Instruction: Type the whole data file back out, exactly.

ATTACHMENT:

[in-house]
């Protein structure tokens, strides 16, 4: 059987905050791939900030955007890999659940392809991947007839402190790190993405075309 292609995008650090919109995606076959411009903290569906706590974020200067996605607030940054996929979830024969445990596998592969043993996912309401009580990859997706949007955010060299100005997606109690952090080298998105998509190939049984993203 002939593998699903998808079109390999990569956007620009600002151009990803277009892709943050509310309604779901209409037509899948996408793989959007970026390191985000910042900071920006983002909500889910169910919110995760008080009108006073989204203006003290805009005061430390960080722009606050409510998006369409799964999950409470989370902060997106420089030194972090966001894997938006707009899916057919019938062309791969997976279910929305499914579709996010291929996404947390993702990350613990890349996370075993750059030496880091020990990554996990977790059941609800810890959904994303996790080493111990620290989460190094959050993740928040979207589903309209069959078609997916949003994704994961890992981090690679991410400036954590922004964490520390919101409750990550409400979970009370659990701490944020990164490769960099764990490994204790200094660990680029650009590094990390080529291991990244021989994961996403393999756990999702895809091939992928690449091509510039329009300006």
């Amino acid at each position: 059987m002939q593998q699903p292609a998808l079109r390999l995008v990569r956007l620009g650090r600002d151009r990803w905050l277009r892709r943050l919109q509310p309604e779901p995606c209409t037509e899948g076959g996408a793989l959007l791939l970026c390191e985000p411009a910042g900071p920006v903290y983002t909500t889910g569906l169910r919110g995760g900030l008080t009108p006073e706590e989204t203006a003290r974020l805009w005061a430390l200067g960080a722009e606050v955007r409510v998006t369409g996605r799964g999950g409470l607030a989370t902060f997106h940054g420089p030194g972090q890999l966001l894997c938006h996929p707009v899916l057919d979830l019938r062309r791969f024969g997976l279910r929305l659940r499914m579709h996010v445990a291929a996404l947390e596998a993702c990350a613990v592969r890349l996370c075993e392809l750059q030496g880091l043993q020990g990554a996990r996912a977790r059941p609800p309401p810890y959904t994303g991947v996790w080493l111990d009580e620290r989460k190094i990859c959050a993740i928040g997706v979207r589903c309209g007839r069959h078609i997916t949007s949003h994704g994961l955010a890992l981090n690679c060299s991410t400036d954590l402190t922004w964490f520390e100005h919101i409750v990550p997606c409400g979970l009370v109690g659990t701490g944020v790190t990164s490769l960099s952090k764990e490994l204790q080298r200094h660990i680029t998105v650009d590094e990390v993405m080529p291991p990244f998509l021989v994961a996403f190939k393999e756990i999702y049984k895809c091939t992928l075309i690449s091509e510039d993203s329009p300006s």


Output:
[in-house]
């Protein structure tokens, strides 16, 4: 059987905050791939900030955007890999659940392809991947007839402190790190993405075309 292609995008650090919109995606076959411009903290569906706590974020200067996605607030940054996929979830024969445990596998592969043993996912309401009580990859997706949007955010060299100005997606109690952090080298998105998509190939049984993203 002939593998699903998808079109390999990569956007620009600002151009990803277009892709943050509310309604779901209409037509899948996408793989959007970026390191985000910042900071920006983002909500889910169910919110995760008080009108006073989204203006003290805009005061430390960080722009606050409510998006369409799964999950409470989370902060997106420089030194972090966001894997938006707009899916057919019938062309791969997976279910929305499914579709996010291929996404947390993702990350613990890349996370075993750059030496880091020990990554996990977790059941609800810890959904994303996790080493111990620290989460190094959050993740928040979207589903309209069959078609997916949003994704994961890992981090690679991410400036954590922004964490520390919101409750990550409400979970009370659990701490944020990164490769960099764990490994204790200094660990680029650009590094990390080529291991990244021989994961996403393999756990999702895809091939992928690449091509510039329009300006």
């Amino acid at each position: 059987m002939q593998q699903p292609a998808l079109r390999l995008v990569r956007l620009g650090r600002d151009r990803w905050l277009r892709r943050l919109q509310p309604e779901p995606c209409t037509e899948g076959g996408a793989l959007l791939l970026c390191e985000p411009a910042g900071p920006v903290y983002t909500t889910g569906l169910r919110g995760g900030l008080t009108p006073e706590e989204t203006a003290r974020l805009w005061a430390l200067g960080a722009e606050v955007r409510v998006t369409g996605r799964g999950g409470l607030a989370t902060f997106h940054g420089p030194g972090q890999l966001l894997c938006h996929p707009v899916l057919d979830l019938r062309r791969f024969g997976l279910r929305l659940r499914m579709h996010v445990a291929a996404l947390e596998a993702c990350a613990v592969r890349l996370c075993e392809l750059q030496g880091l043993q020990g990554a996990r996912a977790r059941p609800p309401p810890y959904t994303g991947v996790w080493l111990d009580e620290r989460k190094i990859c959050a993740i928040g997706v979207r589903c309209g007839r069959h078609i997916t949007s949003h994704g994961l955010a890992l981090n690679c060299s991410t400036d954590l402190t922004w964490f520390e100005h919101i409750v990550p997606c409400g979970l009370v109690g659990t701490g944020v790190t990164s490769l960099s952090k764990e490994l204790q080298r200094h660990i680029t998105v650009d590094e990390v993405m080529p291991p990244f998509l021989v994961a996403f190939k393999e756990i999702y049984k895809c091939t992928l075309i690449s091509e510039d993203s329009p300006s």